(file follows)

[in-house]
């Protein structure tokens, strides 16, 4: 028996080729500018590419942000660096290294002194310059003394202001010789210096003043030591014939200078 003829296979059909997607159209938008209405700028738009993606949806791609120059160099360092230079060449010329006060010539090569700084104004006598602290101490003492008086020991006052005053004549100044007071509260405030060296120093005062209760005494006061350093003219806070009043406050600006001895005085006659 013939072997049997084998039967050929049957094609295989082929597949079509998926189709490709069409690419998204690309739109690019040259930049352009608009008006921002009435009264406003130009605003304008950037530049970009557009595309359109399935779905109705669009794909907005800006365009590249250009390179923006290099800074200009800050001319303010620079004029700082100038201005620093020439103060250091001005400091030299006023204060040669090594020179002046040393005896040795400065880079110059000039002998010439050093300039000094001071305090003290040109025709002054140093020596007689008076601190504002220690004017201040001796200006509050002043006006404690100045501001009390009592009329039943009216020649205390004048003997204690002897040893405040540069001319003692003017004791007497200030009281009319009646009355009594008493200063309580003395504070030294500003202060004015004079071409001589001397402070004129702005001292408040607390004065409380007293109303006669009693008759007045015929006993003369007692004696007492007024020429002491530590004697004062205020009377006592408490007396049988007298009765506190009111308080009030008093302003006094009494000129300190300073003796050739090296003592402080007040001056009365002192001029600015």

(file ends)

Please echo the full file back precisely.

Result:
[in-house]
């Protein structure tokens, strides 16, 4: 028996080729500018590419942000660096290294002194310059003394202001010789210096003043030591014939200078 003829296979059909997607159209938008209405700028738009993606949806791609120059160099360092230079060449010329006060010539090569700084104004006598602290101490003492008086020991006052005053004549100044007071509260405030060296120093005062209760005494006061350093003219806070009043406050600006001895005085006659 013939072997049997084998039967050929049957094609295989082929597949079509998926189709490709069409690419998204690309739109690019040259930049352009608009008006921002009435009264406003130009605003304008950037530049970009557009595309359109399935779905109705669009794909907005800006365009590249250009390179923006290099800074200009800050001319303010620079004029700082100038201005620093020439103060250091001005400091030299006023204060040669090594020179002046040393005896040795400065880079110059000039002998010439050093300039000094001071305090003290040109025709002054140093020596007689008076601190504002220690004017201040001796200006509050002043006006404690100045501001009390009592009329039943009216020649205390004048003997204690002897040893405040540069001319003692003017004791007497200030009281009319009646009355009594008493200063309580003395504070030294500003202060004015004079071409001589001397402070004129702005001292408040607390004065409380007293109303006669009693008759007045015929006993003369007692004696007492007024020429002491530590004697004062205020009377006592408490007396049988007298009765506190009111308080009030008093302003006094009494000129300190300073003796050739090296003592402080007040001056009365002192001029600015």